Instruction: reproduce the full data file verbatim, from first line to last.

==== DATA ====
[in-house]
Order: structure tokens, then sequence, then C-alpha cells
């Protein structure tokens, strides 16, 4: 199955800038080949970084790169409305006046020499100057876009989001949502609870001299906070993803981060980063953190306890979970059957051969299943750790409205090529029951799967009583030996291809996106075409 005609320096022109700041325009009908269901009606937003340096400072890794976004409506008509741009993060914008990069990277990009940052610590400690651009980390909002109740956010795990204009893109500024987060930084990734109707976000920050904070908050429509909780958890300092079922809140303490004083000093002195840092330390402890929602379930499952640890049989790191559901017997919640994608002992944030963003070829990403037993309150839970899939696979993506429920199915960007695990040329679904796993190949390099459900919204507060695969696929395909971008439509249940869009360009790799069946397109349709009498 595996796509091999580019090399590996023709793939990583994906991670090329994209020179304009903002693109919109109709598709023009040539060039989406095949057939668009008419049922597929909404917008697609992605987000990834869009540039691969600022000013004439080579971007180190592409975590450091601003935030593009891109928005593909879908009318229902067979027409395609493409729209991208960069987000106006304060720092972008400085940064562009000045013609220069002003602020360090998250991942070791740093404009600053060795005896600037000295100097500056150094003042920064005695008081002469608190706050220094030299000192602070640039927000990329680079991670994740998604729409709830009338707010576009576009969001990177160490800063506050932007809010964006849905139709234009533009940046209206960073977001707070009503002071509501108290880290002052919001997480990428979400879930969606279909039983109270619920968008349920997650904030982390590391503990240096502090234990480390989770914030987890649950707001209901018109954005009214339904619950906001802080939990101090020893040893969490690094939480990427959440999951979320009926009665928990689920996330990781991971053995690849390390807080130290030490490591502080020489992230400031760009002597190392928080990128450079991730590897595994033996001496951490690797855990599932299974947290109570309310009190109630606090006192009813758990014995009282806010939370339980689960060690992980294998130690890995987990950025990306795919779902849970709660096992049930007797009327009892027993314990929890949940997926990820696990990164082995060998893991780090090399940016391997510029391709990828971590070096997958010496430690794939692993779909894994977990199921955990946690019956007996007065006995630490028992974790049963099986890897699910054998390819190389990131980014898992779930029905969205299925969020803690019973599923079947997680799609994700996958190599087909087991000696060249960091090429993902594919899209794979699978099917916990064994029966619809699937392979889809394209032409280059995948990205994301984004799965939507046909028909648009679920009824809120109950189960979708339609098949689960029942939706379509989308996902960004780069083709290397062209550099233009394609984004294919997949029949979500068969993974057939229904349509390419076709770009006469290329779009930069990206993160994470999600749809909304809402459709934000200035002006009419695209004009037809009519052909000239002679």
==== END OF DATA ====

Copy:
[in-house]
Order: structure tokens, then sequence, then C-alpha cells
């Protein structure tokens, strides 16, 4: 199955800038080949970084790169409305006046020499100057876009989001949502609870001299906070993803981060980063953190306890979970059957051969299943750790409205090529029951799967009583030996291809996106075409 005609320096022109700041325009009908269901009606937003340096400072890794976004409506008509741009993060914008990069990277990009940052610590400690651009980390909002109740956010795990204009893109500024987060930084990734109707976000920050904070908050429509909780958890300092079922809140303490004083000093002195840092330390402890929602379930499952640890049989790191559901017997919640994608002992944030963003070829990403037993309150839970899939696979993506429920199915960007695990040329679904796993190949390099459900919204507060695969696929395909971008439509249940869009360009790799069946397109349709009498 595996796509091999580019090399590996023709793939990583994906991670090329994209020179304009903002693109919109109709598709023009040539060039989406095949057939668009008419049922597929909404917008697609992605987000990834869009540039691969600022000013004439080579971007180190592409975590450091601003935030593009891109928005593909879908009318229902067979027409395609493409729209991208960069987000106006304060720092972008400085940064562009000045013609220069002003602020360090998250991942070791740093404009600053060795005896600037000295100097500056150094003042920064005695008081002469608190706050220094030299000192602070640039927000990329680079991670994740998604729409709830009338707010576009576009969001990177160490800063506050932007809010964006849905139709234009533009940046209206960073977001707070009503002071509501108290880290002052919001997480990428979400879930969606279909039983109270619920968008349920997650904030982390590391503990240096502090234990480390989770914030987890649950707001209901018109954005009214339904619950906001802080939990101090020893040893969490690094939480990427959440999951979320009926009665928990689920996330990781991971053995690849390390807080130290030490490591502080020489992230400031760009002597190392928080990128450079991730590897595994033996001496951490690797855990599932299974947290109570309310009190109630606090006192009813758990014995009282806010939370339980689960060690992980294998130690890995987990950025990306795919779902849970709660096992049930007797009327009892027993314990929890949940997926990820696990990164082995060998893991780090090399940016391997510029391709990828971590070096997958010496430690794939692993779909894994977990199921955990946690019956007996007065006995630490028992974790049963099986890897699910054998390819190389990131980014898992779930029905969205299925969020803690019973599923079947997680799609994700996958190599087909087991000696060249960091090429993902594919899209794979699978099917916990064994029966619809699937392979889809394209032409280059995948990205994301984004799965939507046909028909648009679920009824809120109950189960979708339609098949689960029942939706379509989308996902960004780069083709290397062209550099233009394609984004294919997949029949979500068969993974057939229904349509390419076709770009006469290329779009930069990206993160994470999600749809909304809402459709934000200035002006009419695209004009037809009519052909000239002679």